Syllabus Quiz


World Systems Theory


1421 Film


Islam as a World System


The Ottomans


500 Nations the Aztecs


Renaissance, Reformation and Beyond


The Way of the Samurai


The Will of the Shogun


The Forbidden City


Black in Latin America


This Magnificent Cake


Total War


Freedom Now


Extra Credit Films

Do up to 5 of these for an added 10% of grade



A Tale of Two Cities


The Scarlet Pimpernel




5 Broken Cameras


 Unit 1 May 27-June 1st

Learning Objectives

Objectives will be established for each unit of study which are measurable and assessable. The teacher will be transparent about why you should learn these skills and acquire this knowledge in the commentary section of the web site for the course.

At the end of  Unit 1 students will:

  • Have met the faculty instructor and fellow classmates through introductions

  • Know the course materials necessary to complete the course

  • Study the course syllabus and take a quiz on it . 

  • Locate the course text book by purchase, rental or borrowing it

  • Read the supplementary text on World Systems Theory and Analysis and answer the questions on it in the drop box

  • Buy a notebook for notetaking with pockets  or a file folder for materials you print off for the course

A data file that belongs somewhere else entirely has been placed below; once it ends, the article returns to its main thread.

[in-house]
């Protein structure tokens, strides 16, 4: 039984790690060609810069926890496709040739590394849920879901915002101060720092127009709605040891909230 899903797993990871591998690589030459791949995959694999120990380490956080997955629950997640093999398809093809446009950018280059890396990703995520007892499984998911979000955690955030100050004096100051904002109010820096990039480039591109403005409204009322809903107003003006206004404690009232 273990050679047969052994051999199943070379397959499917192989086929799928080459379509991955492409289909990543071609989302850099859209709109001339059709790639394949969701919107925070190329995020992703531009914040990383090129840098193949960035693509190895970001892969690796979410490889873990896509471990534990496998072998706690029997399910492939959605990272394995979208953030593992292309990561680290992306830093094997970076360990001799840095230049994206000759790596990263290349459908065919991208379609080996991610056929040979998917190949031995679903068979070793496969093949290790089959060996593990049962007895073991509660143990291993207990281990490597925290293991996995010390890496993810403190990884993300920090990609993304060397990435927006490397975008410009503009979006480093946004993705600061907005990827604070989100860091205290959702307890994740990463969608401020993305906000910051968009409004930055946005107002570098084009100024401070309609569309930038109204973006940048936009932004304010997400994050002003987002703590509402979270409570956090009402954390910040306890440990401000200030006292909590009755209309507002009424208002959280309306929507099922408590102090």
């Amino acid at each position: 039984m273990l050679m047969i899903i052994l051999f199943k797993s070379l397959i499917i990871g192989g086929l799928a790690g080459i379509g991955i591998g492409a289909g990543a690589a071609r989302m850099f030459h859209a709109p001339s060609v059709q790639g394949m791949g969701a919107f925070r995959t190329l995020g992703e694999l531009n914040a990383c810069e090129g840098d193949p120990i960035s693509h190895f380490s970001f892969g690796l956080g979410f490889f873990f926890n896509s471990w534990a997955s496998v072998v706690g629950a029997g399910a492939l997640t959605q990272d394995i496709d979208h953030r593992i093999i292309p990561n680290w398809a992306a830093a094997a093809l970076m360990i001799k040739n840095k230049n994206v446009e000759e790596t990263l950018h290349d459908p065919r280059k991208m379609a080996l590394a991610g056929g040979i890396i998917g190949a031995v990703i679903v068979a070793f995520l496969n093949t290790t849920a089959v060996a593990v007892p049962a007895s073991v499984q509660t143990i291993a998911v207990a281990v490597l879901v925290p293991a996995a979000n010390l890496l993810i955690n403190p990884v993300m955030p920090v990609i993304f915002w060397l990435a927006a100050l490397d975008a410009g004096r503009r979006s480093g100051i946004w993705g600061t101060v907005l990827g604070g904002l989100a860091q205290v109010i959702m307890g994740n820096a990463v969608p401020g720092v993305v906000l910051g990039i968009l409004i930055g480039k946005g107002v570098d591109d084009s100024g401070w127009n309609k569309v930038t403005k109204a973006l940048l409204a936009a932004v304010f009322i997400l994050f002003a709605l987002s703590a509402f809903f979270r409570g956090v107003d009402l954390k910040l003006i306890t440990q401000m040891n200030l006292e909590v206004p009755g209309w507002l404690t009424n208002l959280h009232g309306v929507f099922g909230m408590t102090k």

• Enter due dates in a paper planner or an electronic planner ( in your cell phone) from the syllabus

  • Be ready to start this class on June 1st with the text book and necessary equipment and awareness of the nature of the commitment in order to succeed in HIST 111. Be sure you have allocated 13 hours a week for the next 10.5 weeks for this class.

  • Learning Activities

  • So to get going please proceed to:

  • 1. Introduce yourself on the discussion board  answering as many questions as you can after reading the faculy instructor's own  introduction and seeing the questions on the discussion board.  Upload a picture of your self with your family, your dog, your art work...or something that symbolizes you. Due by Friday the 30th of May.

  • 2. Read the Unit 1 Commentary and the supplementary reading on World Systems Theory and Analysis 

  • 3. Study the course syllabus. You copy it and put it on your desktop  and refer to it while you  take the quiz on the syllabus in the drop box. Due Sunday  June 1st.

  • 4. Read the World System Theory (Synopsis and Analysis) online at: http://sociology.emory.edu/faculty/globalization/theories01.html

  • Then  answer the questions in the drop box. They are already there  in the drop box but they are also here so you can copy them to a word document and answer them as you read along. Due Sunday June 1st.

  • Unit 2 Ming China June 2-June 8

  • Learning Objectives:

  • To explain how the Ming dynasty of China was one of two super powers of the day based on  world systems theory. 

  • To illustrate the role of ideology in holding together a Chinese world system of many peoples and nations.

  • To explain the internal and regional sources of strength of the Ming dynasty.